Telling and Asking and Influencing (Oh My!)… How to Create More Engaged Employees

Barb Krantz Taylor | April 23, 2012 | Blog | Leadership/Other | 2 minute read

Leaders today all want more engaged employees—both in the sense that leaders want more employees who are engaged AND leaders want all employees to be MORE HIGHLY engaged. Including employees in decision-making is a sure fire way to increase engagement, but inclusion can take many forms…including TELLING, ASKING, and INFLUENCING. My definitions of these words are as follows:

Telling: Inclusion by telling means the leader is simply informing an employee of a decision that has already been made—either directly or through the employee’s direct manager (depending on the size of the organization); these are decisions that leaders own or choose to own. Leaders may (or may not) ask for input before making a final decision, but in the end, the decision is owned by the leader, despite whatever input he or she may have received from their employees. The key to success for this kind of inclusion is for leaders to truly own the choice to tell… many considerations for decisions are outside a leaders’ control but the CHOICE to tell vs. ask vs. influence is not.

Asking: Here inclusion takes the form of employees getting to own the choice; usually within some set boundaries. The key for this type of inclusion is to lay out any boundary lines, discuss, and coach along the way if appropriate. In this case, the employees get to own their choice, come what may.

Influencing: This type of inclusion is one in which leader prefers employees make a decision without TELLING them they must. I may have the power to tell, but I choose not to tell—instead I, as the leader, leave it up to the employee(s). However, I do “have a horse in the race,” so to speak and I choose to be open about that. The key here is for employees to be willing and safe to disagree with you. If employees believe that public disagreement with a leader is taboo, your influence is tantamount to telling.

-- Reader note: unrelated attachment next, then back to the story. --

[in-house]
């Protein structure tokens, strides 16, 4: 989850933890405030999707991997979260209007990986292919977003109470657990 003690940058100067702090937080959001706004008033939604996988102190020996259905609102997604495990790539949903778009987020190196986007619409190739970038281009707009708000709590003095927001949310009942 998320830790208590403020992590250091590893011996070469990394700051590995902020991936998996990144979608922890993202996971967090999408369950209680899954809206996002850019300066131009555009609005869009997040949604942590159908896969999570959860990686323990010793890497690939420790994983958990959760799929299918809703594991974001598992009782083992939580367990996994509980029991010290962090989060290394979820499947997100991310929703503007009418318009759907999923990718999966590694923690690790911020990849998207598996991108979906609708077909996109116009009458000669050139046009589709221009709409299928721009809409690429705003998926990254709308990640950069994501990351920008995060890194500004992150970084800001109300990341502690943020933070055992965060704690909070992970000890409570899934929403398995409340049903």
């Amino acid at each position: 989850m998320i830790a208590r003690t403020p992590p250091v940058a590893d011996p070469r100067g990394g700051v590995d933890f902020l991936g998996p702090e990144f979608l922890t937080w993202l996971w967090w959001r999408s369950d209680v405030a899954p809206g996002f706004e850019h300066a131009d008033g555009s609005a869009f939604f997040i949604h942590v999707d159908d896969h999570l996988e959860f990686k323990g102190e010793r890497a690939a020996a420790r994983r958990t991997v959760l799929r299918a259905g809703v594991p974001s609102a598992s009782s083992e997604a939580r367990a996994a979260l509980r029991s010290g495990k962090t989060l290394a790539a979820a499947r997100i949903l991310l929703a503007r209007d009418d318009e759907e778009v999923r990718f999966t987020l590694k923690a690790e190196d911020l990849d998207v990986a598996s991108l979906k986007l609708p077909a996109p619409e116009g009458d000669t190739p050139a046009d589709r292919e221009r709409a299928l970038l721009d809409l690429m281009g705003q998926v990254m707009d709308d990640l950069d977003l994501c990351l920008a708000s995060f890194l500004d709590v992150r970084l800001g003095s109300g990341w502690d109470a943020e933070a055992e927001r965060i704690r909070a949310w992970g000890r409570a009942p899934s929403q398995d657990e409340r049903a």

As you probably guessed, the greatest level of engagement comes from asking. Influencing is next and typically the least amount of engagement comes from just telling. The only exception to this is when leaders profess to be practicing one type of inclusion, but in reality are really doing another. This lack of integrity is the most surefire way to decrease engagement. The key is to be clear, inside and out, of which of these you are willing to do and stay with it. If you have made the wrong choice, you can change your mind… just communicate that to your employees, as well!

Call The Bailey Group to discuss employee engagement concerns and leadership decisions within your organization, 763-545-5997.